If you have a car with a manual transmission, the smell of burning rubber could be the result of a burned clutch. This is typically the result of improper shifting, which causes the gears to grind. If you have never encountered this, you are either a cautious driver or an expert.
How to fix
If this occurs frequently, you will likely need to replace your clutch. If not, you risk being unable to shift. We recommend modifying your technique for transitioning to something a little less aggressive.
Frequently Asked Questions
Why does my car smell hot but isn’t overheating?
Even if your car is not overheating, the presence of a burning rubber smell could indicate a coolant leak. The leak could be the result of a loose or defective coolant reservoir cap or a more serious problem. A malfunctioning heater could potentially emit a smell of burning rubber in your car.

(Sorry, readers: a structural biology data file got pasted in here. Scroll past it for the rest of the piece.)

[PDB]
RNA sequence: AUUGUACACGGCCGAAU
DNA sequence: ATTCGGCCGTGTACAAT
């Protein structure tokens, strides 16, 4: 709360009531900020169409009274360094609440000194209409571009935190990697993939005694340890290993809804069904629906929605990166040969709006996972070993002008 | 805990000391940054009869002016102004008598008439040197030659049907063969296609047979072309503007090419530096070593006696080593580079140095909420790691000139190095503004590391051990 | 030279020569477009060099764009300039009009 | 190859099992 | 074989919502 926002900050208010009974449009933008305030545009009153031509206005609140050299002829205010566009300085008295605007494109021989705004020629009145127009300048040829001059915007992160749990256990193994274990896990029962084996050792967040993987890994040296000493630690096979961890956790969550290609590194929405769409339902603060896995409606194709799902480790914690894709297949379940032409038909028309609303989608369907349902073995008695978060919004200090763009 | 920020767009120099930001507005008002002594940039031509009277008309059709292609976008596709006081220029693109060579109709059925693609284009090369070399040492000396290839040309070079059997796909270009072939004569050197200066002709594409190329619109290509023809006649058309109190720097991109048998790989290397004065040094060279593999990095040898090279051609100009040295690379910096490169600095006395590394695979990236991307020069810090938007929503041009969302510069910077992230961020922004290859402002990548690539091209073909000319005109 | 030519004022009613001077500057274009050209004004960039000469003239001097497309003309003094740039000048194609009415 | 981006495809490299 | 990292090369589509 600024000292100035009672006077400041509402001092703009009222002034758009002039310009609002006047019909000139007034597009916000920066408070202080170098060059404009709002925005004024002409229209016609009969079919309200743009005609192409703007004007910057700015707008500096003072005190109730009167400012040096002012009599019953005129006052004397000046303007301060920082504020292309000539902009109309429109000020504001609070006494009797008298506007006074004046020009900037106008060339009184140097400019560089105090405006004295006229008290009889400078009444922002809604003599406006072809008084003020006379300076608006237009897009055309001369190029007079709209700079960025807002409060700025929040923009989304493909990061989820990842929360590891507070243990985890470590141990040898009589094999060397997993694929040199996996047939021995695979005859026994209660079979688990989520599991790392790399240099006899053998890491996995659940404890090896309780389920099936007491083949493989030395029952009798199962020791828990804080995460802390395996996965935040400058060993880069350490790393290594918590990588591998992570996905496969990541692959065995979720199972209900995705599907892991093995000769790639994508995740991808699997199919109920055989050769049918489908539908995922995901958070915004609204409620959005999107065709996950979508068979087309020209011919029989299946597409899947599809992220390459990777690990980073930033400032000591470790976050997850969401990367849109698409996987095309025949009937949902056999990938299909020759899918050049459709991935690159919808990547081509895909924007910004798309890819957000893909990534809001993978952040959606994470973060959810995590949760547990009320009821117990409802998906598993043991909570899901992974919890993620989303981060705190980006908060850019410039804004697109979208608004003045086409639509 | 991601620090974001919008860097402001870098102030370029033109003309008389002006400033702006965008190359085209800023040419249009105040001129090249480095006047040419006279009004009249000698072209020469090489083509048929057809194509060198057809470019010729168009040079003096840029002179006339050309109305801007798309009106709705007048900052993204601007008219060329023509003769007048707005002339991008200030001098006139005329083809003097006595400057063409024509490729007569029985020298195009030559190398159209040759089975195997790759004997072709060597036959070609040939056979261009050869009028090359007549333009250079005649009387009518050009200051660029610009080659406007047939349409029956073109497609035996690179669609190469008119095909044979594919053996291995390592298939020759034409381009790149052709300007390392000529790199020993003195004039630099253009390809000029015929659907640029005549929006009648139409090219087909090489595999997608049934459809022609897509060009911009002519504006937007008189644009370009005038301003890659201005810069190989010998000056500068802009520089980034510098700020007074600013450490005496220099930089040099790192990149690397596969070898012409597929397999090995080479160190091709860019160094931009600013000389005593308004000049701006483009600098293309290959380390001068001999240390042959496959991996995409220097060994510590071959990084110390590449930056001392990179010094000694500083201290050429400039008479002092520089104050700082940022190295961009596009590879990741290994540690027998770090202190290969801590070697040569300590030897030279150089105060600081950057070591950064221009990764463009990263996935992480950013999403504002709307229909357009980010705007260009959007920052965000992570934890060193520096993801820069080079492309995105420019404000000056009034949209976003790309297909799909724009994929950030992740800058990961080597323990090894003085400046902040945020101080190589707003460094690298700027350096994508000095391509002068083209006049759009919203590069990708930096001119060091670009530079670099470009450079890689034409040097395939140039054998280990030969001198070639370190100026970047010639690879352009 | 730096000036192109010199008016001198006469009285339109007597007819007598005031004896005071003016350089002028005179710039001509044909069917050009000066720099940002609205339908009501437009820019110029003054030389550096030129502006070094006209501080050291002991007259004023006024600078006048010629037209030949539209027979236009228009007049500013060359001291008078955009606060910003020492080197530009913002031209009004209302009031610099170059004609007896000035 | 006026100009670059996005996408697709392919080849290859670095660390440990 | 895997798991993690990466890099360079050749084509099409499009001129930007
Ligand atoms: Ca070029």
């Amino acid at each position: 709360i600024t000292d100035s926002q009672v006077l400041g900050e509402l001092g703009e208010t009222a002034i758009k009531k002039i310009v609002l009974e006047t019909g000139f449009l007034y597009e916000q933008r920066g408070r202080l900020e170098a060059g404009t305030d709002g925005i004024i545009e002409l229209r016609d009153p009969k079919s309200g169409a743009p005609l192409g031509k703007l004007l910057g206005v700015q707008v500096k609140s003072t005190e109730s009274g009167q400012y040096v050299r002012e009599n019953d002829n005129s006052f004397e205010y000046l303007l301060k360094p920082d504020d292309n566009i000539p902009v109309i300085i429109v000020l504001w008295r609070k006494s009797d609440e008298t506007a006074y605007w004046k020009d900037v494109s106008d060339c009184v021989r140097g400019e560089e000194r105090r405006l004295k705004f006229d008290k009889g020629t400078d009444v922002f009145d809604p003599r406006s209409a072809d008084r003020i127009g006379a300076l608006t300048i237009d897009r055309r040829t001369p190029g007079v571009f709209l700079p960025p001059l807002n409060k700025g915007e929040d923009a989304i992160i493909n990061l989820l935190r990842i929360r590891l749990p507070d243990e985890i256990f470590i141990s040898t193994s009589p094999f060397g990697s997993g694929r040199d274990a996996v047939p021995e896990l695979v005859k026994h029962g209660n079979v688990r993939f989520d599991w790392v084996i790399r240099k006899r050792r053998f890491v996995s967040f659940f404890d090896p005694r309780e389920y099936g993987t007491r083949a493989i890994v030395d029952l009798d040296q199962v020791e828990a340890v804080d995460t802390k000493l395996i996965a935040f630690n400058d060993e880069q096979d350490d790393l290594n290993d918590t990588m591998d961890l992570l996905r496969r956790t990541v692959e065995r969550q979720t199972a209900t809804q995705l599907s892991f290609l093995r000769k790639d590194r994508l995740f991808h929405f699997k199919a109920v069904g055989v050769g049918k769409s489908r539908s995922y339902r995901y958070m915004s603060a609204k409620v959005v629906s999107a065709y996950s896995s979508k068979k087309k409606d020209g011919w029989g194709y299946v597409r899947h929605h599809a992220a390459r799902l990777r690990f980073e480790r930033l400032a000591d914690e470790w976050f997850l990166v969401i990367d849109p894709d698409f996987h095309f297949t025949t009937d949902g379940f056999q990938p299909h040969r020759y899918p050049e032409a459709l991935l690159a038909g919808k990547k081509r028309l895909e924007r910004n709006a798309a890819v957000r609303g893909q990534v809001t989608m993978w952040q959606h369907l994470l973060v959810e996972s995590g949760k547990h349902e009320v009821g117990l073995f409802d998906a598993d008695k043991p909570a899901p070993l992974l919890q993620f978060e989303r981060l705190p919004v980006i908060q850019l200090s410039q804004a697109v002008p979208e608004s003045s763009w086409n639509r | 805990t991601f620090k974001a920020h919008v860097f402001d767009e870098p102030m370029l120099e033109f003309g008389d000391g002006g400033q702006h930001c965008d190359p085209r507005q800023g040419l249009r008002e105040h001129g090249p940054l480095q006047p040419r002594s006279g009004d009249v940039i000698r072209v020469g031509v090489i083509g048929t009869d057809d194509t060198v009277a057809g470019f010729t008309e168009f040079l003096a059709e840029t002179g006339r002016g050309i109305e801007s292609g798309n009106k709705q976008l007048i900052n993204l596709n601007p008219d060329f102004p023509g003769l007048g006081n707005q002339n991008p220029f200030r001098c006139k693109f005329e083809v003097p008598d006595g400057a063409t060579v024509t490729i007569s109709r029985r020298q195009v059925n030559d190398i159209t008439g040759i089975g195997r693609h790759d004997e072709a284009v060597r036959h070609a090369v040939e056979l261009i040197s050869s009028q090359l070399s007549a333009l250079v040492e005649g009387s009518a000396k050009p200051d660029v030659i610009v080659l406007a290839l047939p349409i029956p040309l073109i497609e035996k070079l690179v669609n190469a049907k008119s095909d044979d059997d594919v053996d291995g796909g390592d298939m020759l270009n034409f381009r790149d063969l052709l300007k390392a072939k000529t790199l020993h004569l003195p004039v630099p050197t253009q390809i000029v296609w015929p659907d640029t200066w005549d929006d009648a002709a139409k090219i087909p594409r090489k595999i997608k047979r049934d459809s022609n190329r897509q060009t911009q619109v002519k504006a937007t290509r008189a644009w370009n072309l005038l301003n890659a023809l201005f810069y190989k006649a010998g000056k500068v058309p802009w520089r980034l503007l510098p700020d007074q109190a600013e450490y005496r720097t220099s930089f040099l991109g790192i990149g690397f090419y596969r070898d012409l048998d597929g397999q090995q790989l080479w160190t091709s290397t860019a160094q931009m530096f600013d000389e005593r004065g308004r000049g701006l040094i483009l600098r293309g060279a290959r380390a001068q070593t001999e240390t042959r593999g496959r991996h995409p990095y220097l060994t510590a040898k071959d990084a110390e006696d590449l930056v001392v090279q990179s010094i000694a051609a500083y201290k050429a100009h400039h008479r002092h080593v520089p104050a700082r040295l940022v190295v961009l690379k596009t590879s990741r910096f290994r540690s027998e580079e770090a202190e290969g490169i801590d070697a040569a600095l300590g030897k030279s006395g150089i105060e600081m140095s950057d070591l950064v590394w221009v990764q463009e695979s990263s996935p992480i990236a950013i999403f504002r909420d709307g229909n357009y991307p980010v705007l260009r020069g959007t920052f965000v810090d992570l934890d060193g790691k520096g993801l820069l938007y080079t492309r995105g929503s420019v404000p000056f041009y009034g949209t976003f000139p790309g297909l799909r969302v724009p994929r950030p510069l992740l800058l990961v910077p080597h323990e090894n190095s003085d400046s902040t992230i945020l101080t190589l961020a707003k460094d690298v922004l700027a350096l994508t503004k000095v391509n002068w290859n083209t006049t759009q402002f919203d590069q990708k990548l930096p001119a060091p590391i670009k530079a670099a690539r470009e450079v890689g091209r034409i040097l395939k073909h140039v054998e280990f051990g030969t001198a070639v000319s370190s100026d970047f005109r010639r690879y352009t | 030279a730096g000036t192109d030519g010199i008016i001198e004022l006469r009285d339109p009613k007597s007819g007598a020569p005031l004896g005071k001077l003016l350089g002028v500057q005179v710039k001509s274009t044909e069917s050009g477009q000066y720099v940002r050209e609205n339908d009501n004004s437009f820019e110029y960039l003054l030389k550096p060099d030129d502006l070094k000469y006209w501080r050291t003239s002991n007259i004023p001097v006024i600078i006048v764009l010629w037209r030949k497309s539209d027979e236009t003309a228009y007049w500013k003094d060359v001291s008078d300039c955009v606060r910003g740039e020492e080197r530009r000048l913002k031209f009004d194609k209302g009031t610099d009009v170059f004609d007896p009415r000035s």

Can I drive my car if it smells like burning rubber?
Technically, you can drive with a burning smell in your car, but you shouldn’t. Any burning smell in your car can develop into a significant problem, regardless of its size. More often than not, ignoring the smell of burning rubber can cause a fire, which can be quite dangerous. Contact a professional mechanic as soon as you detect a strange smell coming from your car.
However, if you take care of the issue immediately, you won’t soon be faced with an expensive repair fee.
Remember that when your car smells like burning rubber after driving, it indicates that something requires your attention. By correcting the issue as soon as possible, you will likely avoid the need for a more extensive fix, which is also our advice.